Blessing Offor Reflects on Losing Sight at Young Age: 'If You Are Going Through Hard Things, Embrace It'

"You have to have something hard in your life to appreciate something beautiful in your life," he tells PEOPLE

As Blessing Offor continues his upward trek toward genre-less stardom, one question has continued to swirl around the multi-week No. 1 Billboard artist.

Could 'Blessing' be, in fact, his real name?

"I literally just got off the phone with my dad the other day and we were talking about exactly this," Offor laughs during a recent interview with PEOPLE. "He was saying, 'Yeah, we named you right. You are a blessing. We always knew you would be.'"

Indeed, the birth certificate of the Nigeria-turned-New York-turned Nashville native does in fact list the name 'Blessing Offor,' much to the delight of all those who have felt the virtual sunshine permeating off his voice since breaking onto the music scene back in 2020. During the past few tumultuous years, Offor has scored cuts on the albums of everyone from Chris Tomlin to Lee Brice and released his debut EP Brighter Days back in February.

Blessing Offer Reflects on Losing sight at Young Age
Blessing Offor. Caleb Shane

He did all this while completely blind.

"If you're going through hard things, embrace it," explains Offor, who lost the entirety of his sight when he was just 11 years old after an accident and on top of the congenital glaucoma diagnosis that he had already received as a young child. "And then after you go through those hard things, look for the fruit that comes from it. You have to have something hard in your life to appreciate something beautiful in your life."

Some of that beauty continues to come from the memories Offor holds close to his heart of his home in Nigeria before his sight was taken from him.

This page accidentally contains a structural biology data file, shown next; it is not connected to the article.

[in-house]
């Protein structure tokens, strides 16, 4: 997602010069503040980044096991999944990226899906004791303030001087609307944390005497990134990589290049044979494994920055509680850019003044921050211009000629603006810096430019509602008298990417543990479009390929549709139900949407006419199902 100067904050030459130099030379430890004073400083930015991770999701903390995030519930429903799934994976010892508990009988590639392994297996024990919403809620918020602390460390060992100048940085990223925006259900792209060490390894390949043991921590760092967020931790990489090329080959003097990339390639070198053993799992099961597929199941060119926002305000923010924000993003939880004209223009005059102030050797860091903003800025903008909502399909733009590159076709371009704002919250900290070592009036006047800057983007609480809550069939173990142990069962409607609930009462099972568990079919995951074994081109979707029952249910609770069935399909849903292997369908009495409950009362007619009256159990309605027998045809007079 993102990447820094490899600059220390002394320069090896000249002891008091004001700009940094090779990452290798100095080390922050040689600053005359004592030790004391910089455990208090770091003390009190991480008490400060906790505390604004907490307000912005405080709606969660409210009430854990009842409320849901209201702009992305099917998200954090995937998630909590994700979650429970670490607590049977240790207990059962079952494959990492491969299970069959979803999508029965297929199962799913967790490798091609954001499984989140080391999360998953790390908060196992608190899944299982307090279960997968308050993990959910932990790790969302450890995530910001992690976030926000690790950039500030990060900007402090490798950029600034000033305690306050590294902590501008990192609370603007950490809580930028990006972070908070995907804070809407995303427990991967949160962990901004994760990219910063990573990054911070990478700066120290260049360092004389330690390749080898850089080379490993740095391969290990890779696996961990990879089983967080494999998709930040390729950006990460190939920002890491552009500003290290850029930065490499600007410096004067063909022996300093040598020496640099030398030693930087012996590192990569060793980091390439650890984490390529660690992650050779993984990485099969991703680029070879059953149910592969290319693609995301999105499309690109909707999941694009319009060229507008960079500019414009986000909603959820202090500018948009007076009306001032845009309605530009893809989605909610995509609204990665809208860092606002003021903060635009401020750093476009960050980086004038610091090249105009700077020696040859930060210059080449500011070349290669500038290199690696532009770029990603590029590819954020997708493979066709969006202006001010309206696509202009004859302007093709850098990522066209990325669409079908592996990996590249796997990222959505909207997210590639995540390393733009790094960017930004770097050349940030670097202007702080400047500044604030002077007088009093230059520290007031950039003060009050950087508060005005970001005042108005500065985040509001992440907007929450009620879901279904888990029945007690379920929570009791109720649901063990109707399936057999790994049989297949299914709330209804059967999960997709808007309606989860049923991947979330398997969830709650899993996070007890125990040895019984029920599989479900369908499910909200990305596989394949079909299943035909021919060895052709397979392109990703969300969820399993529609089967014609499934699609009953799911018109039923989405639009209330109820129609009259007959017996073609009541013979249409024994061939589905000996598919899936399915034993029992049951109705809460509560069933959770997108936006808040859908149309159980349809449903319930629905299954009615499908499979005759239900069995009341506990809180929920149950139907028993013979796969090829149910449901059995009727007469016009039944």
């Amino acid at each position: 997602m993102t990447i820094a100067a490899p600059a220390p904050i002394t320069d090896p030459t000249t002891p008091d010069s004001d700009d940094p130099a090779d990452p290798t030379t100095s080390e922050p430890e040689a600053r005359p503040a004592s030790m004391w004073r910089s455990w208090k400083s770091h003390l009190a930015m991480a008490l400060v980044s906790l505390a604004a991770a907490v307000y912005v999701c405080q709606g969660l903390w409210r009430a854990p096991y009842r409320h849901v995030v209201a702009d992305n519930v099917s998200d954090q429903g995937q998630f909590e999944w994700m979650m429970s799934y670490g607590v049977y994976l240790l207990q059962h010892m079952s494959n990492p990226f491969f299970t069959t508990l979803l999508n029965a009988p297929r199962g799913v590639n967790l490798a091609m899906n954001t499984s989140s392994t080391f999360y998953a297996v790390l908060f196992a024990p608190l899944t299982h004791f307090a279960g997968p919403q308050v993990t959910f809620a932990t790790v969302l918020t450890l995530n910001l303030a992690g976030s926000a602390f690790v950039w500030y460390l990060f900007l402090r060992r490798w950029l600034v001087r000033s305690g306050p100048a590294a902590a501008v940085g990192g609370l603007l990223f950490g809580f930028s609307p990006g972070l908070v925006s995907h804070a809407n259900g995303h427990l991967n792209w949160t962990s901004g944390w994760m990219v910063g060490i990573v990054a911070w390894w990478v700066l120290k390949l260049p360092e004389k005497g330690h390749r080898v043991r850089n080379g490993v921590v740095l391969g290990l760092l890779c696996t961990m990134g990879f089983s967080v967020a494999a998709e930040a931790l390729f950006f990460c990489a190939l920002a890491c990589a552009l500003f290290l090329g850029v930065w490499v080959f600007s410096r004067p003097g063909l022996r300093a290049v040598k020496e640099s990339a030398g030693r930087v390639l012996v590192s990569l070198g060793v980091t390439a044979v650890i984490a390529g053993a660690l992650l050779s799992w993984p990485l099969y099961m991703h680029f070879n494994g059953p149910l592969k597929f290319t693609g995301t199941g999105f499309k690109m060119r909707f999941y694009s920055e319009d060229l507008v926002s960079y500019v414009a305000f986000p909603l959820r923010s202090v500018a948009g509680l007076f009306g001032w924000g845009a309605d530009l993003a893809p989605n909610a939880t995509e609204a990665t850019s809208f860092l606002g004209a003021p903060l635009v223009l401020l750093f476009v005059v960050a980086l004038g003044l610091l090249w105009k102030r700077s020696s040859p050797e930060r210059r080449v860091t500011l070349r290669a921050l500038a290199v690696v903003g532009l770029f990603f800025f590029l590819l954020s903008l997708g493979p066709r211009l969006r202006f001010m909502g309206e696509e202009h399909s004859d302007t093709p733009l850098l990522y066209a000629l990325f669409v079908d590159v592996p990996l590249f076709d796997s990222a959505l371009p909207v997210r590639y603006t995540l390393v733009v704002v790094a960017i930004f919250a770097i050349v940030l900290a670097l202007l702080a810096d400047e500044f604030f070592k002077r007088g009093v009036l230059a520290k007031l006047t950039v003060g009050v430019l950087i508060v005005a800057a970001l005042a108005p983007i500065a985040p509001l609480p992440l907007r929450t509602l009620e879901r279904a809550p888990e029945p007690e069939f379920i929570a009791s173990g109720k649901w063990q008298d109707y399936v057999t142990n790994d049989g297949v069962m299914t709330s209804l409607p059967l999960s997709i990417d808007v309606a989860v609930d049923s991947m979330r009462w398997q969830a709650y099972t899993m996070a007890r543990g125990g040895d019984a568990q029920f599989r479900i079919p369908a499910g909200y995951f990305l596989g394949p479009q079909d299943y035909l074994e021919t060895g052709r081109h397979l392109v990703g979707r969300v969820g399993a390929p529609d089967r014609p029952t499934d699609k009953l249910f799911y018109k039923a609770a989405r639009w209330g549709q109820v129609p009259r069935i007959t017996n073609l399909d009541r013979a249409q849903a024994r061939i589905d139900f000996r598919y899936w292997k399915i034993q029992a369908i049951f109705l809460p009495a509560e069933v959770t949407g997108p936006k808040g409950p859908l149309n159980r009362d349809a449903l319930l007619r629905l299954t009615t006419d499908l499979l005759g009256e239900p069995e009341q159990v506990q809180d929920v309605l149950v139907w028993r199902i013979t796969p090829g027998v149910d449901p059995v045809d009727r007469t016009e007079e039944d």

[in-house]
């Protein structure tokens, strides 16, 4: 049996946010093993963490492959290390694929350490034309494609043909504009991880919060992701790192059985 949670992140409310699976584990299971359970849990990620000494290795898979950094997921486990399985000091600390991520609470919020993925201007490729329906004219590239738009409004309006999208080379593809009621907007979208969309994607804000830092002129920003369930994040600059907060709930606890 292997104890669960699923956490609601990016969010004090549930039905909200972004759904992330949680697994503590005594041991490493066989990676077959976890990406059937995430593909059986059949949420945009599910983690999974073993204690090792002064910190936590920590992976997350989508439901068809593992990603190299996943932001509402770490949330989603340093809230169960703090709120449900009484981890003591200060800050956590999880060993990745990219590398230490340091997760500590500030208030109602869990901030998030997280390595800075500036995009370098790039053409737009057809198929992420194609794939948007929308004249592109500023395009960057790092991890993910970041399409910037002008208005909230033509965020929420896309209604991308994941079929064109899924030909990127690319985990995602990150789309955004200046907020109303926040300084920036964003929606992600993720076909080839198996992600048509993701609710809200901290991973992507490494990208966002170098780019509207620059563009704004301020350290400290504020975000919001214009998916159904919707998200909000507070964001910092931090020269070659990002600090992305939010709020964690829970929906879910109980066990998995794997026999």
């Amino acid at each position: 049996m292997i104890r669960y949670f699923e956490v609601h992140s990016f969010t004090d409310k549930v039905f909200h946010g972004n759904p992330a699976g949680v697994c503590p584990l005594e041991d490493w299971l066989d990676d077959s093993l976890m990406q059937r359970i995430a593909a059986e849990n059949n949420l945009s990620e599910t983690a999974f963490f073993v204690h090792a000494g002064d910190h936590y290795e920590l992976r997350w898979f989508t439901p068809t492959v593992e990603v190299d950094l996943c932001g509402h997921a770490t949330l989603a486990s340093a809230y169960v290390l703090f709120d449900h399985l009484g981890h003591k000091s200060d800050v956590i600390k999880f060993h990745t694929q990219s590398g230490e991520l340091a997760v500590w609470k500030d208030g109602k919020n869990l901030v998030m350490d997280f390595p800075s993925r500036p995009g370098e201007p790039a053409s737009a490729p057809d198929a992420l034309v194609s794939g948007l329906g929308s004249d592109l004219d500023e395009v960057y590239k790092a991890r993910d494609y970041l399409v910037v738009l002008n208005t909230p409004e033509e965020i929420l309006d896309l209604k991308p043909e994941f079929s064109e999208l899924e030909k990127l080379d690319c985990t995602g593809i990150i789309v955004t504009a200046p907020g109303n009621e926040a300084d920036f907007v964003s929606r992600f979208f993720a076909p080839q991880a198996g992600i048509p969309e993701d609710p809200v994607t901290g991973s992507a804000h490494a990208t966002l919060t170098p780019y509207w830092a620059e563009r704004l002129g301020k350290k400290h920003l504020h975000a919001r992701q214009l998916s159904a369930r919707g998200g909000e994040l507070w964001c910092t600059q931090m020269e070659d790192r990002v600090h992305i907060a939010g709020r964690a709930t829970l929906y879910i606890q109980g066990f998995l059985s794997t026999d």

"I feel like when I left Nigeria, my brain did this thing where it put all my memories on some sort of hard drive or some sort of vault in my brain," he says. "In Nigeria, you could walk miles and miles under a canopy of literal trees. It would be a sunny day and you could walk in shade. You'd see little dapples of sunlight on the ground, but there's so much greenery and forest that you could just walk in the shade for miles and never really get hit by the sun until you decide to, you know?"

As a teen, that sun began shining brighter on Offor, as he moved to New York City, and then later to Nashville to study music at Belmont University. Flash forward to today, as Offor preps to release his full-length debut My Tribe in January.

"I feel like my music falls into what I call 'the genre of humanity,'" remarks Offor, who garnered a 2022 Dove Award nomination for new artist of the year. "I want anybody to walk into this record and find themselves within it. I want them to feel the honesty of it."

It was an honesty that was created mostly during the lockdowns of the pandemic and that now will forever be able to be heard in songs such as "Feel Good" and his current single "Won't Be Long Now."

"The world was so busy making all the noise it likes to make, and all of a sudden, this thing we all went through together made us all sit still," says Offor, who will head out next year on tour alongside Christian rock artist Zach Williams. "We got to realize that we're not in control. I think that freaked out a lot of people, because we live our lives based on the idea that we are in control. But the fact is that life can turn itself upside down anytime it wants to."

It's this phenomenon that is occurring as we speak in the professional life of Offor, who made his Grand Ole Opry debut back in October, a performance that resulted in multiple standing ovations following his renditions of his song "Tin Roof" and his top 5 hit "Brighter Days."

"You know what's funny is that I think being blind is a humbling thing for me," concludes Offor, who hung out backstage at the legendary venue with the likes of Dierks Bentley and Rascal Flatts' Gary LeVox. "When I'm on stage and I'm playing and people are having the reaction they're having — whether it's a standing ovation or what — in my mind I just have to think to myself that I think they like it. I hope they're smiling."

He laughs.

"I feel like if I could look out and see the standing ovation, it would feel really good. But what's even more cool is feeling it. That feeling is magical."

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